Objectives: To investigate the effects of number of medications and Drug Burden Index (DBI) on transitions between frailty stages and death in community-dwelling older men.
Design: Cohort study.
Setting: Sydney, Australia.
Participants: Community-dwelling men aged 70 and older (N=1,705).
Measurements: Self-reported questionnaires and clinic visits were conducted at baseline and 2 and 5 years. Frailty was assessed at all three waves according to the modified Fried frailty phenotype. The total number of regular prescription medications and DBI (a measure of exposure to sedative and anticholinergic medications) were calculated over the three waves. Data on mortality over 9 years were obtained. Multistate modeling was used to characterize the transitions across three frailty states (robust, prefrail, frail) and death.
Results: Each additional medication was associated with a 22% greater risk of transitioning from the robust state to death (adjusted 95% confidence interval (CI)=1.06-1.41). Every unit increase in DBI was associated with a 73% greater risk of transitioning from the robust state to the prefrail state (adjusted 95% CI=1.30-2.31) and a 2.75 times greater risk of transitioning from the robust state to death (adjusted 95% CI=1.60-4.75). There was no evidence of an adjusted association between total number of medications or DBI and the other transitions.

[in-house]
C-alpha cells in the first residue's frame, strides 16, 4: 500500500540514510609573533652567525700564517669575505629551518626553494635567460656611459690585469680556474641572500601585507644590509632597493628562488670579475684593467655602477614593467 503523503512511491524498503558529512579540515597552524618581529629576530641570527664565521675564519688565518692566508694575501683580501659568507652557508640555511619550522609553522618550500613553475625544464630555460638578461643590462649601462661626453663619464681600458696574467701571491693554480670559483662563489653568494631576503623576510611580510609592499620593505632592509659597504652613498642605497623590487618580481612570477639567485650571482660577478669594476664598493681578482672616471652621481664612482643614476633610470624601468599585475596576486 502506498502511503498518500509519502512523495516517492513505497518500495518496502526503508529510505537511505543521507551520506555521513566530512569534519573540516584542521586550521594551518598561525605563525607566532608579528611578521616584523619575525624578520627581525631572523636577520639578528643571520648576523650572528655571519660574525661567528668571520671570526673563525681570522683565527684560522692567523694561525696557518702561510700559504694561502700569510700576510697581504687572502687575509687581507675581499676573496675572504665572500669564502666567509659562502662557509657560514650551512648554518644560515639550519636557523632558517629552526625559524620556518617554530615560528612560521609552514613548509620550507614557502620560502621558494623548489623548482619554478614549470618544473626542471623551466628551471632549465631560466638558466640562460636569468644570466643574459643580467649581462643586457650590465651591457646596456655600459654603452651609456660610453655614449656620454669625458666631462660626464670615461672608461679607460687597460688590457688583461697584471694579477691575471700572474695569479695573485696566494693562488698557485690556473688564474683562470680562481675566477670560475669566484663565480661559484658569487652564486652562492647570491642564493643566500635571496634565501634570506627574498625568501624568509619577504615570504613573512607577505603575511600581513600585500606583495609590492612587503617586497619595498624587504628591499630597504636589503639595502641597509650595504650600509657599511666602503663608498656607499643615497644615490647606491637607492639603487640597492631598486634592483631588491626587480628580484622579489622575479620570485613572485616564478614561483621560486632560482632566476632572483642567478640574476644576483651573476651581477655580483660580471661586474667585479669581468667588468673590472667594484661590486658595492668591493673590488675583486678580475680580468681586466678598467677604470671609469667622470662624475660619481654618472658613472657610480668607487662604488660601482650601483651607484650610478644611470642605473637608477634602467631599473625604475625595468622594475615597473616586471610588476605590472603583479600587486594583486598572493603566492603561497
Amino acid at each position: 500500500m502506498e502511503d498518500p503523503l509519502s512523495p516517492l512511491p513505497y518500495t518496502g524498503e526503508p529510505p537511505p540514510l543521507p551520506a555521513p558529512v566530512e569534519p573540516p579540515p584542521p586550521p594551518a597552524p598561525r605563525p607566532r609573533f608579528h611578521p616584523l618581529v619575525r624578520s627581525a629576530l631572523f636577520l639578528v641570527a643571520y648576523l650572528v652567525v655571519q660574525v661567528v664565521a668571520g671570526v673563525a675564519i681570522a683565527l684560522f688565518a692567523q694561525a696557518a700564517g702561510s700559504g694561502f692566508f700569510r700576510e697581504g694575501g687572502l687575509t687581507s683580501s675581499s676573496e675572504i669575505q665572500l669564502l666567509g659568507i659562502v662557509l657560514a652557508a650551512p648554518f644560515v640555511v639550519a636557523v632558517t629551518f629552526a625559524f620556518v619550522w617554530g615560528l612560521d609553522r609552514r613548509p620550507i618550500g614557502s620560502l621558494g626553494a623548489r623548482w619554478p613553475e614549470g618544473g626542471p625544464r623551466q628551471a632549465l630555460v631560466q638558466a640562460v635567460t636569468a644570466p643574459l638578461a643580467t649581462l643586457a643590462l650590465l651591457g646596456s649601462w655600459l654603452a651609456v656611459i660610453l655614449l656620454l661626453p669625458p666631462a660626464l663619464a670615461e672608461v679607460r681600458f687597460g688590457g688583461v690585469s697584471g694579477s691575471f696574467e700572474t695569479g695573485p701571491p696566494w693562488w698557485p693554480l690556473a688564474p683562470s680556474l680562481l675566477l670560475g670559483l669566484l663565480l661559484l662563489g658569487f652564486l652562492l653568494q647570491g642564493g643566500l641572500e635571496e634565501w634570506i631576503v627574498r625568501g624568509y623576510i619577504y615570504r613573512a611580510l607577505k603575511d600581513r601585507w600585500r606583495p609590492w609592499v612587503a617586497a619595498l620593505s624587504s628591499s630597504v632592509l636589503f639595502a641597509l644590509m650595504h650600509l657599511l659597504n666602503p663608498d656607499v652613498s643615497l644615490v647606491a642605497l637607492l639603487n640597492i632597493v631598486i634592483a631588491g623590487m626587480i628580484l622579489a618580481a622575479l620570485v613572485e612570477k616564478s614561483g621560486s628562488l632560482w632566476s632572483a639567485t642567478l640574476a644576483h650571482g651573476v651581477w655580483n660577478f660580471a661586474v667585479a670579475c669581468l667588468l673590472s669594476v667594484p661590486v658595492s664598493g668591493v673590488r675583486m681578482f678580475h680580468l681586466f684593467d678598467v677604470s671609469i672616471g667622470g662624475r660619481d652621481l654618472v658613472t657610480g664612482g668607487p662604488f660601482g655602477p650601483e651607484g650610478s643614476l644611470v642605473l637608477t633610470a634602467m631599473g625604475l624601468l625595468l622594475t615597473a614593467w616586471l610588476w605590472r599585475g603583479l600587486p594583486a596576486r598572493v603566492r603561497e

Conclusion: Although the possibility of confounding by indication cannot be excluded, additional medications were associated with greater risk of mortality in robust community-dwelling older men. Greater DBI was also associated with greater risk of death and transitioning from the robust state to the prefrail state.
Keywords: epidemiological methods; frail elderly; medication; mortality.
© 2016, Copyright the Authors Journal compilation © 2016, The American Geriatrics Society.